Robert Drewe

Translation Rights Kate Cooper, +44 020 7393 4425 Email Kate Cooper


book | Non-Fiction | 2012
ANZ → Penguin

Listen to me,' my mother says. 'They've let off an atom bomb today. Right here in W.A. Atom bombs worry the blazes out of me, and I want you at home.'

In the sleepy and conservative 1950s the British began a series of nuclear tests in the Montebello archipelago off the west coast of Australia. Even today, few people know about the three huge atom bombs that were detonated there, but they lodged in the consciousness of the young Robert Drewe and would linger with him for years to come.

In this moving sequel to The Shark Net, and with his characteristic frankness, humour and cinematic imagery, Drewe travels to the Montebellos to visit the territory that has held his imagination since childhood. He soon finds himself overtaken by memories and reflections on his own 'islomania'. In the aftermath of both man-made and natural events that have left a permanent mark on the Australian landscape and psyche – from nuclear tests and the mining boom to shark attacks along the coast – Drewe examines how comfortable and familiar terrain can quickly become a site of danger, and how regeneration and love can emerge from chaos and loss.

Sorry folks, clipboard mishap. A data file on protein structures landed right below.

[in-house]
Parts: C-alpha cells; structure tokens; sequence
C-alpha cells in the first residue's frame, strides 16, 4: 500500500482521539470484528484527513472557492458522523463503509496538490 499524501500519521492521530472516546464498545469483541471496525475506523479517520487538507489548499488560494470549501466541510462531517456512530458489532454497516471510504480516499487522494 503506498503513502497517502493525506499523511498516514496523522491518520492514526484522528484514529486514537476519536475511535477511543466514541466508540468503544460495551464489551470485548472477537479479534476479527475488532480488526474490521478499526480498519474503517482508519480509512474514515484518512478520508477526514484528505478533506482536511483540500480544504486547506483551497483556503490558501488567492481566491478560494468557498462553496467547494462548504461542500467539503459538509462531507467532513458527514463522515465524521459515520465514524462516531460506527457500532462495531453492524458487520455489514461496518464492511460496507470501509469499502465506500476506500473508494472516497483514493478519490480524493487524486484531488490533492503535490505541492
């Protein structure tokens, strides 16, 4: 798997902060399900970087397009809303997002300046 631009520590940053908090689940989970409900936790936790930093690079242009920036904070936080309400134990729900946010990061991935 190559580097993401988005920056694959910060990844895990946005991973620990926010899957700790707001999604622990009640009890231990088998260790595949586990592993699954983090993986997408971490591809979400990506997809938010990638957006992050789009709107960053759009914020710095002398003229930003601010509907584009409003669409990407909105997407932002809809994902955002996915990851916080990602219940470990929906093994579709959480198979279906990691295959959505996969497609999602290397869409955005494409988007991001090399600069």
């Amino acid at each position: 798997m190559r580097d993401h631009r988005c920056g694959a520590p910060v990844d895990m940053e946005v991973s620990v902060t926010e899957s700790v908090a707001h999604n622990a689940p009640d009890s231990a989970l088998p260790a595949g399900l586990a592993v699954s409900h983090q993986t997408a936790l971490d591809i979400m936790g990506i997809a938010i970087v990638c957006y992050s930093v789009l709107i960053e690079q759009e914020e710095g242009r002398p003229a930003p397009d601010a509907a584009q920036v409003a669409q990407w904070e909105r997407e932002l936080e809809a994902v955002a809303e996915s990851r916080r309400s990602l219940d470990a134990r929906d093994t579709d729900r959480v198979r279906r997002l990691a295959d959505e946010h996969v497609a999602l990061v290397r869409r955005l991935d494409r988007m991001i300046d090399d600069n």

Kate Cooper manages the translation rights for Montebello


Montebello is a beautifully crafted book. It switches effortlessly between travel literature, reportage, local history, nature writing and film and literature criticism... This dazzling memoir is a perfectly integrated work of art. Drewe’s literary instincts are as impeccable as his ear for the English language is unfaltering, and his latest memoir has all the more force for being set down with such a delicate hand. Richard King
The Australian

Robert Drewe at his supple, subtle and funny best. Peter Temple
The Sydney Morning Herald

Montebello is at heart a moving and profound love story. This is a splendid memoir with many moods – delicate, tough, ironic, compassionate – that are beautifully controlled and paced. Brian Matthews
Australian Book Review

Drewe is a born raconteur: brilliantly funny, debonair, a larrikin and a rake…This memoir works such sweet and poignant charm. On sharks, parents and childhood pleasures, Drewe is the nation’s undisputed laureate. Catherine Ford
The Monthly

Clear, unadorned, cool, sardonic, penetrating, incisive…The atmosphere this riveting memoir evokes is so vivid and visceral you can almost feel the fine white sand between your toes and the ferocity of the sun. Caroline Baum

Montebello is imaginative Australian storytelling at its best, a worthy sequel to the wonderfully evocative The Shark Net by a man who is undoubtedly one of Australia’s greatest living writers. Rob Minshull
Weekend Bookworm, ABC

Translation Rights
Kate Cooper
+44 020 7393 4425
Email Kate Cooper
Fiona Inglis

Email Fiona Inglis